"I trust our justice system, a grand jury that reviews the evidence. And it really is remarkable, that as a former prosecutor, you would assume that in a panel grand jury, looking at all the evidence, got it all wrong."  That was a direct and concise answer.

11. "If Vice President Biden is declared the winner and President Trump refuses to accept a peaceful transfer of power, what would be your role and responsibility as Vice President? What would you personally do? "

He was totally unresponsive, and denied the possibility of losing.

12,  "If our leaders can't get along, how are the citizens supposed to get along?”

A.  " here in America, we can disagree we can debate vigorously as Senator Harris and I have on the stage tonight. But when the debate is over, we come together as Americans." That answer, parallel to question 2, put his trust in the American people to do the right thing.

Vice President Pence, in  my opinion, gave definite answers to questions 2, 6, 7, 8, and 12.  He implicitly answered 4 and 5 but without directly addressing either question in the terms that it was asked. He totally ignored questions 1, 2, 8, 9, and 11. 

I am amazed to find that I gave the two candidates--so different from one another in so many ways--exactly the same grades:  5 directly responsive answers, 2 implicitly responsive ones, and 5 completely unresponsive ones.  Meanwhile, they managed to get into lengthy debates over things they hadn't been asked about, such as the hearings on Amy Comey Barrett for the Supreme Court and Senator Harris's record as Attorney General in California.

All four 1960 Nixon-Kennedy debates are available on youtube, and I think that anyone who looks at them at random will be struck by how readily they answer every question that they are asked.  Certainly they may then segue to a talking point--but that is an afterthought.  Nor, I think, did either one of them try to interrupt the other even once during the whole four hours of debate, or plead for extra reply time in contravention to the rules, as Trump, Biden, Harris and Pence all did.   This vice-presidential debate went better better than the presidential one, but I doubt that it did a great deal to restore popular confidence in our politicians and our political system.  It showed two politicians living largely in their own mental universes.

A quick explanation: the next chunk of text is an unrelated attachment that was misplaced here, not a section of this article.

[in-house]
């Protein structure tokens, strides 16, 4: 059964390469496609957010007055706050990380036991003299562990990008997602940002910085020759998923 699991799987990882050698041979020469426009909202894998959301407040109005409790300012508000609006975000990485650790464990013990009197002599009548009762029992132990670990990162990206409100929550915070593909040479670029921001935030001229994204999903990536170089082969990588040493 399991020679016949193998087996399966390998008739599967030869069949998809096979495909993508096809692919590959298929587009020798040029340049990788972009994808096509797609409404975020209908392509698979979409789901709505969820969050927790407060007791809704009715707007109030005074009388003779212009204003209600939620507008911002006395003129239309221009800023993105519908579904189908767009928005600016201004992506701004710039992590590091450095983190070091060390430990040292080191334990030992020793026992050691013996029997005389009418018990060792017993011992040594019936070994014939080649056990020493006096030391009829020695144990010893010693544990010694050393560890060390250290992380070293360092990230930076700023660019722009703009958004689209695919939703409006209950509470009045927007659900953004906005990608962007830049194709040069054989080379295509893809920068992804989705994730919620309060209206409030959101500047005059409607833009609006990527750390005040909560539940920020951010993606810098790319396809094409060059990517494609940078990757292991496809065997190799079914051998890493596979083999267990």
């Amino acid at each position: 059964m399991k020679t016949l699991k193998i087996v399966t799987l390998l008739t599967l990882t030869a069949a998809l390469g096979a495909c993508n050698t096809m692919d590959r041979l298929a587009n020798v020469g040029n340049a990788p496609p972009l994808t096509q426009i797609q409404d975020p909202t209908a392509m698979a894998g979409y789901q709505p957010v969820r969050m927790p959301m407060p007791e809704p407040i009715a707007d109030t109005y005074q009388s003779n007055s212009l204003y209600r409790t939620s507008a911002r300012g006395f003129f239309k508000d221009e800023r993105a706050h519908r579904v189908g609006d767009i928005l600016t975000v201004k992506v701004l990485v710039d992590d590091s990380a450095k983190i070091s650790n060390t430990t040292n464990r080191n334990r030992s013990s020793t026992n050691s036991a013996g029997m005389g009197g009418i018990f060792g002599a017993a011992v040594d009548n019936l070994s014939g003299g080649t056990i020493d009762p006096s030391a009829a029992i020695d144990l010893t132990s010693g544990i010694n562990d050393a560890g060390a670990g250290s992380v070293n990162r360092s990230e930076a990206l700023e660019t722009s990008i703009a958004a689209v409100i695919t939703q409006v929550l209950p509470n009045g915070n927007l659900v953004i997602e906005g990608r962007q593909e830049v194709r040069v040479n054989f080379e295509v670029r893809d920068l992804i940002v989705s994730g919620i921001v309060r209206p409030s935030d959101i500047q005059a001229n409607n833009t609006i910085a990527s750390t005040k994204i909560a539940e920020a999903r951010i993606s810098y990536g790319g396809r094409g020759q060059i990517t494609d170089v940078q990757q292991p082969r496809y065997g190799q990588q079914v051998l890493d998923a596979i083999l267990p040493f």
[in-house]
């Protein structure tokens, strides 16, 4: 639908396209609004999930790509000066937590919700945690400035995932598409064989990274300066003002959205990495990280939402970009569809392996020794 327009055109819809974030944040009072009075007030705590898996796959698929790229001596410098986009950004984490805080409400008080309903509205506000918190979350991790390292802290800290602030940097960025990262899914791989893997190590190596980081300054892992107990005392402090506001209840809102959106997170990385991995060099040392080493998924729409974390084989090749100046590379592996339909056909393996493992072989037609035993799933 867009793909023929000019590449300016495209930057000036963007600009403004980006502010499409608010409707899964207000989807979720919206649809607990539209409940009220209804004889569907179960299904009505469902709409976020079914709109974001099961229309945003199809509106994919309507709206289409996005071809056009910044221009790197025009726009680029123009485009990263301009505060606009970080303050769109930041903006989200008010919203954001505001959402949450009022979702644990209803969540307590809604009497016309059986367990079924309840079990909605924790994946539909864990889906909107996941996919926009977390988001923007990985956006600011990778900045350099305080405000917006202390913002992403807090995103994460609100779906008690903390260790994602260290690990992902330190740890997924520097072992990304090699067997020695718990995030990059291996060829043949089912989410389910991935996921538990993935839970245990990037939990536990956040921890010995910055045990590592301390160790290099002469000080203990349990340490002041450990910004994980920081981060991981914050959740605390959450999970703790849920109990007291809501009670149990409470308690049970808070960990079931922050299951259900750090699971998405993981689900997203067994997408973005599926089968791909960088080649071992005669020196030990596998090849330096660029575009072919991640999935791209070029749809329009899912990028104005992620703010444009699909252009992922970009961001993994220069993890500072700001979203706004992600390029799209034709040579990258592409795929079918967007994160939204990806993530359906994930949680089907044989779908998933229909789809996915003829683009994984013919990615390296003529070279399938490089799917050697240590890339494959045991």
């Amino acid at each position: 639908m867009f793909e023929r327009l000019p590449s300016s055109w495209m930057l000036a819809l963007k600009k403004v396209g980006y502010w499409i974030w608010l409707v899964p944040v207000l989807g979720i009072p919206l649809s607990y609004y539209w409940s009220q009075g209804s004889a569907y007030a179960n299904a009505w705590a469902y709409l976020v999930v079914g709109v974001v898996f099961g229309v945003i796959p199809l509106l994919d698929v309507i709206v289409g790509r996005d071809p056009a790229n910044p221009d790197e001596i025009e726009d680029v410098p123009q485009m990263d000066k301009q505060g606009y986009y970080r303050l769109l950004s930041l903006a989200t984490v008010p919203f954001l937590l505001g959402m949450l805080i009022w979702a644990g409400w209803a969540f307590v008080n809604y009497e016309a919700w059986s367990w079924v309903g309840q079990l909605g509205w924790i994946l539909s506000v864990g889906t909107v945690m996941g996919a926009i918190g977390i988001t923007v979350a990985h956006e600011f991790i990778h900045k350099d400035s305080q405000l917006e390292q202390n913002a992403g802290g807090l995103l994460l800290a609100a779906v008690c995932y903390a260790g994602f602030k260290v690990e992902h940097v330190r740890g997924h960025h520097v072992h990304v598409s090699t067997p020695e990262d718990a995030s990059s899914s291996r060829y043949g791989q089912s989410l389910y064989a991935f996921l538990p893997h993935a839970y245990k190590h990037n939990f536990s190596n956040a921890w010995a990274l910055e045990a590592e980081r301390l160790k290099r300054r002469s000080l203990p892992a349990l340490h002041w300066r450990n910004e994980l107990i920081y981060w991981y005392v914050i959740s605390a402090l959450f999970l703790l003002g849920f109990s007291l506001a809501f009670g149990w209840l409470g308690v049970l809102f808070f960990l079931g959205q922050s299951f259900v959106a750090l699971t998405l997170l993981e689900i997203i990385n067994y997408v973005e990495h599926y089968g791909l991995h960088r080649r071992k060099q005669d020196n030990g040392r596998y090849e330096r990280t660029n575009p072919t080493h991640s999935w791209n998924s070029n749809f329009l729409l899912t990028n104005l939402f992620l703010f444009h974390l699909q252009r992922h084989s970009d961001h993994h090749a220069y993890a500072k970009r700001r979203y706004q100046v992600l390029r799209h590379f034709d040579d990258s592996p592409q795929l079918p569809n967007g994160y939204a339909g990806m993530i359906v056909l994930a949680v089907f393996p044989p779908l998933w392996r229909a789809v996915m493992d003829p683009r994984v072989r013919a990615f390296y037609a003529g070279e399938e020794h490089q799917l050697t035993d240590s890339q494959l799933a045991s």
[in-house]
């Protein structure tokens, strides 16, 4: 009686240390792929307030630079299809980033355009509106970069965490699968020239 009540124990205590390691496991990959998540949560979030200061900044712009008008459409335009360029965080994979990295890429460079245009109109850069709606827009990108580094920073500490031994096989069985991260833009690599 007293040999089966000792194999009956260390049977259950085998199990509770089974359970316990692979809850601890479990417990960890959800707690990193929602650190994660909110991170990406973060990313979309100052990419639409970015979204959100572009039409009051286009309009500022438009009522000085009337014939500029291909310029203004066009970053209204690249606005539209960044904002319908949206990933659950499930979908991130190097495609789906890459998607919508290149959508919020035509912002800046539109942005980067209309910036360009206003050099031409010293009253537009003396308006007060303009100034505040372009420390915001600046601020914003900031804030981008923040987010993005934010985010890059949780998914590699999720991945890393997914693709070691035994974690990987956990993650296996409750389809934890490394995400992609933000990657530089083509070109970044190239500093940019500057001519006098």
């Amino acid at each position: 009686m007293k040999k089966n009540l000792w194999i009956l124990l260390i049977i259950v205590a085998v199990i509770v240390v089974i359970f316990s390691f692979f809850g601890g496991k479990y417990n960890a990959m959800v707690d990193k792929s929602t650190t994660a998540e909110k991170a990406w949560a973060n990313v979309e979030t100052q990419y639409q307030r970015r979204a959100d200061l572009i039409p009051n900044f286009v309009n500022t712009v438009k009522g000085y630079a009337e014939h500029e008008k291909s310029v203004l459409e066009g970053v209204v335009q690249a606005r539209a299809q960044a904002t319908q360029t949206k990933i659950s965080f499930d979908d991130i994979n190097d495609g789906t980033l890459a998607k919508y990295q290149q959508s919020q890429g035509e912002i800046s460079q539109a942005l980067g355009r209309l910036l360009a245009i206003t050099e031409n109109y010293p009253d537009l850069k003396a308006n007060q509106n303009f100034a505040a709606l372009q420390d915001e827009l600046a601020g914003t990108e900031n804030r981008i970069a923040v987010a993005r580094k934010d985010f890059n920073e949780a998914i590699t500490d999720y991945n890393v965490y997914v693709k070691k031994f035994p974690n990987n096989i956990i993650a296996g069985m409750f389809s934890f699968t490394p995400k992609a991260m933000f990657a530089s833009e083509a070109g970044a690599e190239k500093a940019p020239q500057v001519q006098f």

Saturday, October 03, 2020

Presidential illnesses as a mirror of American life

 It occurred to me yesterday, as I breathlessly followed the course of President Trump's illness, that this was the first time since 1955 that I had lived through the experience of a president who clearly might be mortally ill--as distinct from one who had been shot.  On September 24 of that year, President Eisenhower, then vacationing in Denver, Colorado, had a serious heart attack.  I was only 8, but living in a very political household, I remember it well.  Then, yesterday evening, I opened up nytimes.com and found the main page composed entirely of stories related to Trump's illness and its implications.  I decided to look at the New York Times for September 25, 1955, and compare it to today's front page.  The results are quite interesting.